Commissioner for Internal Market, Thierry Breton, said: “The EU Digital COVID certificate has become a global standard. By reflecting the latest scientific insights on boosters, the certificate remains an essential tool to combat the different waves of the pandemic. Together with the large-scale production and supply of vaccines, the certificate will help Member States accelerate the roll-out of boosters – a necessity to protect public health, while preserving the free movement of our citizens.”
To facilitate safe free movement during the COVID-19 pandemic, the European Parliament and the Council adopted, on 14 June 2021, the Regulation on the EU Digital COVID Certificate. When this Regulation was adopted, reliable data about how long people would be protected after the primary series of a COVID-19 vaccine was not yet available. As a result, the data fields to be included in vaccination certificates do not include data concerning an acceptance period, unlike the data fields included in certificates of recovery. Up until now, it was, therefore, up to Member States to set rules on how long to accept vaccination certificates in the context of travel.
As COVID-19 vaccine booster doses are now being rolled out, recently more and more Member States have adopted rules as to how long vaccination certificates indicating the completion of the primary vaccination series should be accepted. These take into account that vaccine-induced protection from infection with COVID-19 appears to be waning over time. These rules either apply to domestic use-cases only or also to the use of vaccination certificates for the purpose of travel.
The Delegated Act is consistent with the approach adopted by the Commission in its proposal for a new Council Recommendation on a coordinated approach to facilitate safe free movement during the COVID-19 pandemic, from 25 November 2021. Vaccination certificates will be accepted by Member States for a period of nine months since the administration of the last dose of the primary vaccination. For a single-dose vaccine, this means 270 days from the first and only shot. For a two-dose vaccine it means 270 days from the second shot, or, in line with the vaccination strategy of the Member State of vaccination, the first and only shot after having recovered from the virus. Under these new EU rules for intra-EU travel, Member States must accept any vaccination certificate that has been issued less than nine months since the administration of the last dose of the primary vaccination. Member States are not able to provide for a shorter nor for a longer acceptance period.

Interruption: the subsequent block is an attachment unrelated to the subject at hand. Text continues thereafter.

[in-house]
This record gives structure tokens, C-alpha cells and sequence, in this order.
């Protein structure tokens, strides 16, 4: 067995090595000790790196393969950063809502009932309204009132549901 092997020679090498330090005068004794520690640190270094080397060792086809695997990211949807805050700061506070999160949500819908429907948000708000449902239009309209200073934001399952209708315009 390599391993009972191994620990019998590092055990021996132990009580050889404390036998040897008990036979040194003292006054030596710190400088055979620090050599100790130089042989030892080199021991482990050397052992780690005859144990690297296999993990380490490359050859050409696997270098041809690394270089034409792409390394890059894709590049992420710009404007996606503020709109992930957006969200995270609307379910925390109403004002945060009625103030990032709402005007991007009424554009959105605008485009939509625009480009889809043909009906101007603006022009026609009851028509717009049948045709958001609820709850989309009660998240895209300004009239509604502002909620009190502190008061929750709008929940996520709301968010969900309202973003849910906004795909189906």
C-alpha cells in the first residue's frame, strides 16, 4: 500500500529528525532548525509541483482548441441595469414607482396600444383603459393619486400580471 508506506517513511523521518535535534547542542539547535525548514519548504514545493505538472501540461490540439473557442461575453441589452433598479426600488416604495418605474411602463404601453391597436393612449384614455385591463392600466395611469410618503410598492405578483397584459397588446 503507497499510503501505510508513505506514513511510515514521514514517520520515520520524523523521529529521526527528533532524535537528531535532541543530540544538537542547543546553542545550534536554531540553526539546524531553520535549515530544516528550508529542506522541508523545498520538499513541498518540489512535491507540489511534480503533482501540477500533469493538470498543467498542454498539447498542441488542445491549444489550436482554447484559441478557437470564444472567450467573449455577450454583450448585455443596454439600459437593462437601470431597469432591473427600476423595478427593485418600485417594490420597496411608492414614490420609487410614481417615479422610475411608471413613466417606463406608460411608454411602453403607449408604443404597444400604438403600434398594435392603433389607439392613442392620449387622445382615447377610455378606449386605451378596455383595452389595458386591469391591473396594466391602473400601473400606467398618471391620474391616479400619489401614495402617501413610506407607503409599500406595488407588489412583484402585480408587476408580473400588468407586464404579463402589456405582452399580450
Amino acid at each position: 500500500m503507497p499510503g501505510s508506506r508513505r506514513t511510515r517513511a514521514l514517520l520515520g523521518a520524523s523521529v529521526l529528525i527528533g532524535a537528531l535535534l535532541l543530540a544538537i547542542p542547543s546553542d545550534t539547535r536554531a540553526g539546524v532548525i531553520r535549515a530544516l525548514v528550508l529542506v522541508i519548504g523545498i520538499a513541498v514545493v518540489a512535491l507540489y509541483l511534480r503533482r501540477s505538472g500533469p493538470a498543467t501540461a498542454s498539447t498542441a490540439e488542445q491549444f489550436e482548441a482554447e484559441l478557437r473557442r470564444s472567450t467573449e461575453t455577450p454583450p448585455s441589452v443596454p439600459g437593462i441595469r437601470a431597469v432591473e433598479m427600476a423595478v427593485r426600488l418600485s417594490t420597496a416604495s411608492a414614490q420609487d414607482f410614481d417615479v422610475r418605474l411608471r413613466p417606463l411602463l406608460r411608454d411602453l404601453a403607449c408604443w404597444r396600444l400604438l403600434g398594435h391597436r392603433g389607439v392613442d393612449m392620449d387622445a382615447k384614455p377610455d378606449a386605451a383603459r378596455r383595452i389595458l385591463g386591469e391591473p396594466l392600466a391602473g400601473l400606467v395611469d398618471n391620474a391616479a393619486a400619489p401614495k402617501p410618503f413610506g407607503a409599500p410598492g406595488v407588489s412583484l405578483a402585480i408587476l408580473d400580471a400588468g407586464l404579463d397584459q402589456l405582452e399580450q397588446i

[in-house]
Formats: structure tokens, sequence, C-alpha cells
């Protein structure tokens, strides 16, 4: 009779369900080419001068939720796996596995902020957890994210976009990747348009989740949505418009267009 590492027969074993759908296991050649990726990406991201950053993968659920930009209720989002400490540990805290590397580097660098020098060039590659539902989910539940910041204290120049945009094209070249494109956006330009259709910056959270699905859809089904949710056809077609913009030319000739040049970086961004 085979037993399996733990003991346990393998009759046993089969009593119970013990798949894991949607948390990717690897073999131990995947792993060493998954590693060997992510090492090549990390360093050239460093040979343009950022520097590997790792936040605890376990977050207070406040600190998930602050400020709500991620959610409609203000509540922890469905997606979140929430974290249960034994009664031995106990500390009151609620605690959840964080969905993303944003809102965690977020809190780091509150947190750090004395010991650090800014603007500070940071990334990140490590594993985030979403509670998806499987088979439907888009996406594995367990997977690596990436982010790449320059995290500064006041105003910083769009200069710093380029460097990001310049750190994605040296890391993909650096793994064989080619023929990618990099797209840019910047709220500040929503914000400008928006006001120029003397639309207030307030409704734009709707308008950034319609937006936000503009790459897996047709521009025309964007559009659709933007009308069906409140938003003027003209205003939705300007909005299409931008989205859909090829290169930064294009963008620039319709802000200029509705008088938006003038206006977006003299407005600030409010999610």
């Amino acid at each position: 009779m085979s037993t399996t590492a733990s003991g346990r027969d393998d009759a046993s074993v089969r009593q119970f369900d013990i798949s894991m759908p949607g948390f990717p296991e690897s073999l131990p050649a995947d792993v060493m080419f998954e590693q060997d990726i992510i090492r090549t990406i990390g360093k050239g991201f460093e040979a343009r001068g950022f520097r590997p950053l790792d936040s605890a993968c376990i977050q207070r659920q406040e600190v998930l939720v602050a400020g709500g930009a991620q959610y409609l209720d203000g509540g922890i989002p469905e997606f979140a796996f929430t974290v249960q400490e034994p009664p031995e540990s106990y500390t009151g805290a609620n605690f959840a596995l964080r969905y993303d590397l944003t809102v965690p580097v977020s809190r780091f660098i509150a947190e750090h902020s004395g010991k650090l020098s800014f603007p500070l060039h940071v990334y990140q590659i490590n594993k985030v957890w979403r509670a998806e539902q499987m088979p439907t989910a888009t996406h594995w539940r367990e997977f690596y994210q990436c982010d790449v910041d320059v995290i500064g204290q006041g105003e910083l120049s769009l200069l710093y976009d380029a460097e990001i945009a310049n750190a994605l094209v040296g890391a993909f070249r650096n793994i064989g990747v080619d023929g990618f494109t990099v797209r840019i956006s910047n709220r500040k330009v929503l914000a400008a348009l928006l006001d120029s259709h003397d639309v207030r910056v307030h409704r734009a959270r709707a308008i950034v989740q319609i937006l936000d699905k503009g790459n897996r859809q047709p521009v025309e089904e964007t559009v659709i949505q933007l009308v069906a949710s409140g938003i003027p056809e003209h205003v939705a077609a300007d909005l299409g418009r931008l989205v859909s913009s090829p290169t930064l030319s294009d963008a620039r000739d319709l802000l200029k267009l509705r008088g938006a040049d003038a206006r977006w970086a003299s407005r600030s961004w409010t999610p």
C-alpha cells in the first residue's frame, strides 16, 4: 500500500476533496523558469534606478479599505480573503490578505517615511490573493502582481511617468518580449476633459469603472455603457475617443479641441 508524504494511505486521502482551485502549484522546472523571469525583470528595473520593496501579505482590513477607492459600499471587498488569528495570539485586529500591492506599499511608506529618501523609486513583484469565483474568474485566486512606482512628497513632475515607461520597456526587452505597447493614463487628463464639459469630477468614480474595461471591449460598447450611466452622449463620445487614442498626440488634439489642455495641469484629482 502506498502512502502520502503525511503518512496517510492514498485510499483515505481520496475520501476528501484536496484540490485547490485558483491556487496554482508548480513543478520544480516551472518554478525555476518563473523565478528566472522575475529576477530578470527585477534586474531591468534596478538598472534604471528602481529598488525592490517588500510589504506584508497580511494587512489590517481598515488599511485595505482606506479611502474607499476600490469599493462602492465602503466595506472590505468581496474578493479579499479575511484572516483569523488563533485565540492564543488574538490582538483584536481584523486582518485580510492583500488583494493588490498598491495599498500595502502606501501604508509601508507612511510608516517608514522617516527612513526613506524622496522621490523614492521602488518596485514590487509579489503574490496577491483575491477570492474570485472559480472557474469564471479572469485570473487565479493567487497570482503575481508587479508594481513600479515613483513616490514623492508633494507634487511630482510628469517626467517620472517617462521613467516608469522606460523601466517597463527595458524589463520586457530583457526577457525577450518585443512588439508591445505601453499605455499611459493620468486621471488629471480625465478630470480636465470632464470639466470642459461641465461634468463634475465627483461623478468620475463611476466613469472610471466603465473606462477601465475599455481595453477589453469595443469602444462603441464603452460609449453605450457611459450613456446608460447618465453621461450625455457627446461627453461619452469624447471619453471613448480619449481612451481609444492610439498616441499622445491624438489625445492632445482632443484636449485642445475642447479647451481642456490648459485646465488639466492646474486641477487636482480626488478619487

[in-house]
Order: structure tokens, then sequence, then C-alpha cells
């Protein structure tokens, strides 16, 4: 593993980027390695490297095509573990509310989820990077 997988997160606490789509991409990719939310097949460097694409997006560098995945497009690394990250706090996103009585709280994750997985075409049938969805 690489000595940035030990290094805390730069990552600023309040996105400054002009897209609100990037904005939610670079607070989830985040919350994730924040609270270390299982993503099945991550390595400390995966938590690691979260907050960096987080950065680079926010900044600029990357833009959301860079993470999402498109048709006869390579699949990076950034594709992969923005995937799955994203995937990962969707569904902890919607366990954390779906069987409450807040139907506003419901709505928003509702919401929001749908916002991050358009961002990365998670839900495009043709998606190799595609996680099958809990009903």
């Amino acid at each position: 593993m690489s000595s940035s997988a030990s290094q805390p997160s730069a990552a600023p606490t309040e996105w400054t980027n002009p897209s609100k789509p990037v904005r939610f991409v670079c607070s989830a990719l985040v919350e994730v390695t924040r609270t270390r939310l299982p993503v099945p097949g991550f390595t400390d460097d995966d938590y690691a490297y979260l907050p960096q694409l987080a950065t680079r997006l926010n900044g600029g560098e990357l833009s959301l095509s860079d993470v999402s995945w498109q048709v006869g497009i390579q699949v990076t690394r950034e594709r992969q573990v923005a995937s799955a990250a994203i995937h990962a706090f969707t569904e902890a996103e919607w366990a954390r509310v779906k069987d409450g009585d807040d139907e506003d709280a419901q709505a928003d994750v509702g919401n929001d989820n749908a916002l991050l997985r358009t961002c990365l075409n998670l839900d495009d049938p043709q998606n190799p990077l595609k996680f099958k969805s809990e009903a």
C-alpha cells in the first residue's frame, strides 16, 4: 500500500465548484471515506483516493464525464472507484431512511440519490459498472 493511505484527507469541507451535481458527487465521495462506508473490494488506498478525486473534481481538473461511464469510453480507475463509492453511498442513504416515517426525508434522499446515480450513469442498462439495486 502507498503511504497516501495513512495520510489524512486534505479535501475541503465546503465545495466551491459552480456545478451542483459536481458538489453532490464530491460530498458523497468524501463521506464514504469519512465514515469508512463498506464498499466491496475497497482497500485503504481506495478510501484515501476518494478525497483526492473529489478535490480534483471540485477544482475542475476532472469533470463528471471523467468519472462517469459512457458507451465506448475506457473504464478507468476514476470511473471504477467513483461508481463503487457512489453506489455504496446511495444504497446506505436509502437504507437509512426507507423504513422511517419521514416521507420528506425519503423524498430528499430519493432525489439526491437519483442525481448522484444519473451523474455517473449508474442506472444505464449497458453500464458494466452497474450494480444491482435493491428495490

Member States should immediately take all necessary steps to ensure access to vaccination for those population groups whose previously issued vaccination certificates approach the limit of the standard acceptance period. As of yet, no standard acceptance period will apply to certificates issued following the administration of booster doses, given that sufficient data regarding the period of protection is not yet available.
The acceptance period will not be encoded in the certificate itself. Instead, the mobile applications used to verify the EU Digital COVID Certificates will be adjusted: If the date of vaccination is longer than 270 days ago, the mobile application used for verification will indicate the certificate as expired.
To allow for sufficient time for technical implementation of the acceptance period and for Member States’ booster vaccination campaigns, these new rules should apply from 1 February 2022.